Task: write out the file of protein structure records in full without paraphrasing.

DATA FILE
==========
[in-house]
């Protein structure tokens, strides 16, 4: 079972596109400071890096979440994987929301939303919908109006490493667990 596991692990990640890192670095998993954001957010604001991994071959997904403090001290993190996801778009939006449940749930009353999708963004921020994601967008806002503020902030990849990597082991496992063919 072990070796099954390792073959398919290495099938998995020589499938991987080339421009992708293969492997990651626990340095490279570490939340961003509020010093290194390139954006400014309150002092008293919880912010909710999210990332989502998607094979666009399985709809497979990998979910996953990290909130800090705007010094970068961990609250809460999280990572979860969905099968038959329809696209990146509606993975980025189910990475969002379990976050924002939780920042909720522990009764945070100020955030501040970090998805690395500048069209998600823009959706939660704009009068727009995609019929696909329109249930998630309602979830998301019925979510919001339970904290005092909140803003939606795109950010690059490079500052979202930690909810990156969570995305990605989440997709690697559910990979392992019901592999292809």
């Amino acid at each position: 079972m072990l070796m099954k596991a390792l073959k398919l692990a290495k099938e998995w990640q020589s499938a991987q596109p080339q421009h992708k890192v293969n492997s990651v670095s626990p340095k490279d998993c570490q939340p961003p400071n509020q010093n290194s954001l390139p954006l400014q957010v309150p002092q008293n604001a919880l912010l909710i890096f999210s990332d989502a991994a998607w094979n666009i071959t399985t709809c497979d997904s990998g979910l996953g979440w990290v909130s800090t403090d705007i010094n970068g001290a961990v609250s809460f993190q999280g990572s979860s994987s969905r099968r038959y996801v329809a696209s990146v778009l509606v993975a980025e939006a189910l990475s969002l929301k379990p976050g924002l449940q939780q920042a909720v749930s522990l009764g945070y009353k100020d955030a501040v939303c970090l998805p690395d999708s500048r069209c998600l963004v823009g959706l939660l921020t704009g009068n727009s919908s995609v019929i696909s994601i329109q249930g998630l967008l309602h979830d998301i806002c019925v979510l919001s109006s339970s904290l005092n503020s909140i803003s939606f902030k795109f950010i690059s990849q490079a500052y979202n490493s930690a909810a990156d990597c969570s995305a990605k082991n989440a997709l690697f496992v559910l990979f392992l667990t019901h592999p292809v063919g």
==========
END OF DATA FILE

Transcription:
[in-house]
């Protein structure tokens, strides 16, 4: 079972596109400071890096979440994987929301939303919908109006490493667990 596991692990990640890192670095998993954001957010604001991994071959997904403090001290993190996801778009939006449940749930009353999708963004921020994601967008806002503020902030990849990597082991496992063919 072990070796099954390792073959398919290495099938998995020589499938991987080339421009992708293969492997990651626990340095490279570490939340961003509020010093290194390139954006400014309150002092008293919880912010909710999210990332989502998607094979666009399985709809497979990998979910996953990290909130800090705007010094970068961990609250809460999280990572979860969905099968038959329809696209990146509606993975980025189910990475969002379990976050924002939780920042909720522990009764945070100020955030501040970090998805690395500048069209998600823009959706939660704009009068727009995609019929696909329109249930998630309602979830998301019925979510919001339970904290005092909140803003939606795109950010690059490079500052979202930690909810990156969570995305990605989440997709690697559910990979392992019901592999292809």
């Amino acid at each position: 079972m072990l070796m099954k596991a390792l073959k398919l692990a290495k099938e998995w990640q020589s499938a991987q596109p080339q421009h992708k890192v293969n492997s990651v670095s626990p340095k490279d998993c570490q939340p961003p400071n509020q010093n290194s954001l390139p954006l400014q957010v309150p002092q008293n604001a919880l912010l909710i890096f999210s990332d989502a991994a998607w094979n666009i071959t399985t709809c497979d997904s990998g979910l996953g979440w990290v909130s800090t403090d705007i010094n970068g001290a961990v609250s809460f993190q999280g990572s979860s994987s969905r099968r038959y996801v329809a696209s990146v778009l509606v993975a980025e939006a189910l990475s969002l929301k379990p976050g924002l449940q939780q920042a909720v749930s522990l009764g945070y009353k100020d955030a501040v939303c970090l998805p690395d999708s500048r069209c998600l963004v823009g959706l939660l921020t704009g009068n727009s919908s995609v019929i696909s994601i329109q249930g998630l967008l309602h979830d998301i806002c019925v979510l919001s109006s339970s904290l005092n503020s909140i803003s939606f902030k795109f950010i690059s990849q490079a500052y979202n490493s930690a909810a990156d990597c969570s995305a990605k082991n989440a997709l690697f496992v559910l990979f392992l667990t019901h592999p292809v063919g």